Techniques Magazine Techniques January 2011 : Page 45

and aligned with senior-level English and math courses at the high school, units and core concepts were developed for integrated English IV and Math IV, and finally, all were aligned to Missouri state content and process standards. Students entering into a three-hour block course at Cass Career Center are now respon-sible for learning the skills and concepts of three separate yet linked curriculums, taught together, preparing students for not only the demands and rigor of col-lege, but real-world learning experiences where skills are rarely called upon in isolation of others. Integrating Academics into CTE As CTE teachers can attest, core academics and soft skills are embedded within CTE by nature, and students who graduate from their high schools and shared-time centers with a firm grasp of not only technical skills but numeracy and literacy skills become the most successful adults. Before the center hired the English and math instructors, CTE teachers evaluated their own curriculums, dissect-ing the layers for elements of communi-cations, reading, computing, equating, and so on. A lot was found but at a lower academic level, and without certified instructors in English and math, the task of effectively developing rigorous assign-ments assessing essential skills in literacy and numeracy was not only daunting but lacked credibility. The expertise and training of certified English and math instructors is the key ingredient for a shared-time center to be able to offer level-four English and math credit to its students. It is they who are responsible for giving assignments and assessing essential literacy and numeracy essential skills and concepts; it is they who develop the rubrics and align skills to state standards; and it is they who col-laborate with CTE instructors to develop rigorous English and math skills within technical content and curriculum. PHOTO COURTESy OF CASS CAREER CENTER Health science student Hillary Shklar and welding student Jacob White study academics using relevant program-specific applications at Cass Career Center. How is Credit Earned? Awarding credit for three different curriculums being taught within one three-hour block class may seem difficult, and at first it was. The center’s director, Jim Spencer, worked with the counseling department at the district’s high school to develop the system of awarding 0.25 credit for English IV and 0.25 credit for Math IV per semester. Using this system, students earn 0.5 credit per year in Eng-lish as well as math while enrolled in a three-hour block course. In these nontra-ditional courses, it will take students two academic years of English IV and Math IV to complete the course. Therefore, students must be enrolled in the appli-cable classes for two years at the center to JANUAR Y 2011 Techniques 45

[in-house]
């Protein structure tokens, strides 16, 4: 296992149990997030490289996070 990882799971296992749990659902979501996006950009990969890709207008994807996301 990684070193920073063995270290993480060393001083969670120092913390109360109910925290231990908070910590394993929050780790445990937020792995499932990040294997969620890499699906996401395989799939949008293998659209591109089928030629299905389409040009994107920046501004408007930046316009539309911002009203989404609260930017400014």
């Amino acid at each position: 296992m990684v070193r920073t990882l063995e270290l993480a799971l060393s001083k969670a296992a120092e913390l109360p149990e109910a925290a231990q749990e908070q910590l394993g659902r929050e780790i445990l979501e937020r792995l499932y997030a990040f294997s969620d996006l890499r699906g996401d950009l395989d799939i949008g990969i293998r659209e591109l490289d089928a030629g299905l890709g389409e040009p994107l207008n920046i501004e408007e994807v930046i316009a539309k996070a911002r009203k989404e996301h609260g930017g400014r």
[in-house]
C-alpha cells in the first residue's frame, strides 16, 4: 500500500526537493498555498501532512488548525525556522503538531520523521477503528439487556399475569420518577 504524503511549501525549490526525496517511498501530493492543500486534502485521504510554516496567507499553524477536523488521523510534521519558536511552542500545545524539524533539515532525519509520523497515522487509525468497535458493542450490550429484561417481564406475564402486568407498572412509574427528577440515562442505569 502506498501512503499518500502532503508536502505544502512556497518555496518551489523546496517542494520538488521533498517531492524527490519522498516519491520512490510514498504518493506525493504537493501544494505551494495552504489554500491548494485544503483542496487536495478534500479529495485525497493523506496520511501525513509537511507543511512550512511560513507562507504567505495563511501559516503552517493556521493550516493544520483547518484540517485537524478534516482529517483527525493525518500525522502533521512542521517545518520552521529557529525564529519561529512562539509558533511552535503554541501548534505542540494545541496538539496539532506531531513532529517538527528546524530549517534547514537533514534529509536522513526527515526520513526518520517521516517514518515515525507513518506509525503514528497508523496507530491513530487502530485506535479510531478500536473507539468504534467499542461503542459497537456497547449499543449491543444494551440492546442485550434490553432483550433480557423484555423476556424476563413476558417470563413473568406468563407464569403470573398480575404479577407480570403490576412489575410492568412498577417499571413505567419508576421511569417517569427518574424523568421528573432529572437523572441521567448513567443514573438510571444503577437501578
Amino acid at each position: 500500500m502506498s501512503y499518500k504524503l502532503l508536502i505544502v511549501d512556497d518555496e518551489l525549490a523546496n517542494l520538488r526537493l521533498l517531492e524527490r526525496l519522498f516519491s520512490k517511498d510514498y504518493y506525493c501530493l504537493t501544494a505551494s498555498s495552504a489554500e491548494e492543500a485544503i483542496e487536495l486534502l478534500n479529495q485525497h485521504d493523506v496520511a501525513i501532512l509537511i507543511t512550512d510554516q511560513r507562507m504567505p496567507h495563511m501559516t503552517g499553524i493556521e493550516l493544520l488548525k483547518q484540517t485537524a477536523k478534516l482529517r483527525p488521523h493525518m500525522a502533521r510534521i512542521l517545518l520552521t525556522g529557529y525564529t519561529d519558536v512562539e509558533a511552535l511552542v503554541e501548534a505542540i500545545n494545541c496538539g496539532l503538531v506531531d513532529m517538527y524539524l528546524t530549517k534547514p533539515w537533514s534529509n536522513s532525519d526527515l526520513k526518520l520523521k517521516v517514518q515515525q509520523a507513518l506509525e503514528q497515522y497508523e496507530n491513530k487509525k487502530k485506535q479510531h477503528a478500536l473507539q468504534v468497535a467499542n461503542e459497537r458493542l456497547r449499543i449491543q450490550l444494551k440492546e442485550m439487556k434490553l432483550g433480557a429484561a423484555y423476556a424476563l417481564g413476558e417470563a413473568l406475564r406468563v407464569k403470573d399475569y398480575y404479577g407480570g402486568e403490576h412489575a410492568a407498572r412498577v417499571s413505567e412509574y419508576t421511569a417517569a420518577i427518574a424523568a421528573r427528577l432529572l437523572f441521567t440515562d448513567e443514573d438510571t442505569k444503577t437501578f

Previous Page  Next Page

Publication List
Using a screen reader? Click Here